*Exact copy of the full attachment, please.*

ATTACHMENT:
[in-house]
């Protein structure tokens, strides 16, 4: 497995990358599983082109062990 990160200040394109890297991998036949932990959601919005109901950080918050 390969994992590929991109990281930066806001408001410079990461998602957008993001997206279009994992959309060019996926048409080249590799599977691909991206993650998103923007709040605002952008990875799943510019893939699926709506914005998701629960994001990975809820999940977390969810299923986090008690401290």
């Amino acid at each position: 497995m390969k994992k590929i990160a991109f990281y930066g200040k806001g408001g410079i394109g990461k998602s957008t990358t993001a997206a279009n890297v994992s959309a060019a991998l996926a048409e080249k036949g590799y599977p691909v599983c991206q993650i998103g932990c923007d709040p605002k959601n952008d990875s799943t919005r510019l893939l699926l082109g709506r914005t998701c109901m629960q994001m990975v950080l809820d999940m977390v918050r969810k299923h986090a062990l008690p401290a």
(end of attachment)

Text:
[in-house]
């Protein structure tokens, strides 16, 4: 497995990358599983082109062990 990160200040394109890297991998036949932990959601919005109901950080918050 390969994992590929991109990281930066806001408001410079990461998602957008993001997206279009994992959309060019996926048409080249590799599977691909991206993650998103923007709040605002952008990875799943510019893939699926709506914005998701629960994001990975809820999940977390969810299923986090008690401290």
């Amino acid at each position: 497995m390969k994992k590929i990160a991109f990281y930066g200040k806001g408001g410079i394109g990461k998602s957008t990358t993001a997206a279009n890297v994992s959309a060019a991998l996926a048409e080249k036949g590799y599977p691909v599983c991206q993650i998103g932990c923007d709040p605002k959601n952008d990875s799943t919005r510019l893939l699926l082109g709506r914005t998701c109901m629960q994001m990975v950080l809820d999940m977390v918050r969810k299923h986090a062990l008690p401290a």